Authors: Ash Gillis*,
Topics: Communication, United States, Climatology and Meteorology
Keywords: climate change, communication, social psychology, private sector
Session Type: Virtual Paper
Start / End Time: 4:40 PM / 5:55 PM
Room: Virtual 44
Presentation File: No File Uploaded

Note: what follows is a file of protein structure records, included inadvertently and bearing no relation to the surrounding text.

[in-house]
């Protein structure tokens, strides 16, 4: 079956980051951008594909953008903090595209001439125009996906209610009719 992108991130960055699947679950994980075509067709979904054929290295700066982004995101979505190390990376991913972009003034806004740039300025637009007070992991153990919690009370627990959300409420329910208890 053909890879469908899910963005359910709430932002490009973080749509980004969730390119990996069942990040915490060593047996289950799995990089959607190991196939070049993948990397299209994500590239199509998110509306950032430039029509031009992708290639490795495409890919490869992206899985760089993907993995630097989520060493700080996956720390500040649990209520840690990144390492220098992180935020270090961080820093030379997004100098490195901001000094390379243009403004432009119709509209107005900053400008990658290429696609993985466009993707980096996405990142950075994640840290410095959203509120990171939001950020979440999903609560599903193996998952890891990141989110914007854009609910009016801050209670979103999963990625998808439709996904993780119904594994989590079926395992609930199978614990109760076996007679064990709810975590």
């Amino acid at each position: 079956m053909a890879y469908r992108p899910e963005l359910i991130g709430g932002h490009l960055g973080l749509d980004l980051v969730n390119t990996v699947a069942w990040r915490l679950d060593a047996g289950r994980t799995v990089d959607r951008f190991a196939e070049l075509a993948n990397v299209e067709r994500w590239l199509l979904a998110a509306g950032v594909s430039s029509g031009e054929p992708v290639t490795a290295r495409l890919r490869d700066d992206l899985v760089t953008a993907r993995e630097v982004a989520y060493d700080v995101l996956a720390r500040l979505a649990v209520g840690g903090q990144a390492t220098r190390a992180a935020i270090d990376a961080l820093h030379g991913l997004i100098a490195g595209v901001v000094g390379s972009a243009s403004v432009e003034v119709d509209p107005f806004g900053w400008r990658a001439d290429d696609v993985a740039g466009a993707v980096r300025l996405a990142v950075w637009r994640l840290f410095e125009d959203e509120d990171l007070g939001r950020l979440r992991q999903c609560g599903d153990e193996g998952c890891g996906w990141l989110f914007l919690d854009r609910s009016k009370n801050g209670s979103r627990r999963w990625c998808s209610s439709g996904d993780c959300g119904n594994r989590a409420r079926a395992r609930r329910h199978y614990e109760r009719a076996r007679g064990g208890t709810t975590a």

Understanding how conservatives think about climate change is central to climate mitigation in the United States. In an experiment with U.S. participants, we found that conservatives and moderates are more supportive of climate mitigation if they are exposed to information about climate mitigation actions taken by the private sector. Learning about private mitigation could lead to both positive and negative spillover effects on support for government mitigation (i.e., lead to both increased and decreased support for further mitigation). We find an overall positive spillover effect for conservatives and moderates, which occurred in part because conservatives and moderates perceived private approaches to be feasible and effective. Consistent with research on climate change adaptation and geoengineering, learning about private sector climate mitigation can sometimes—but not always—decrease support for government climate mitigation among conservatives and moderates when knowledge of private actions reduces concern about climate change. We explore the policy and behavioral implications of these findings.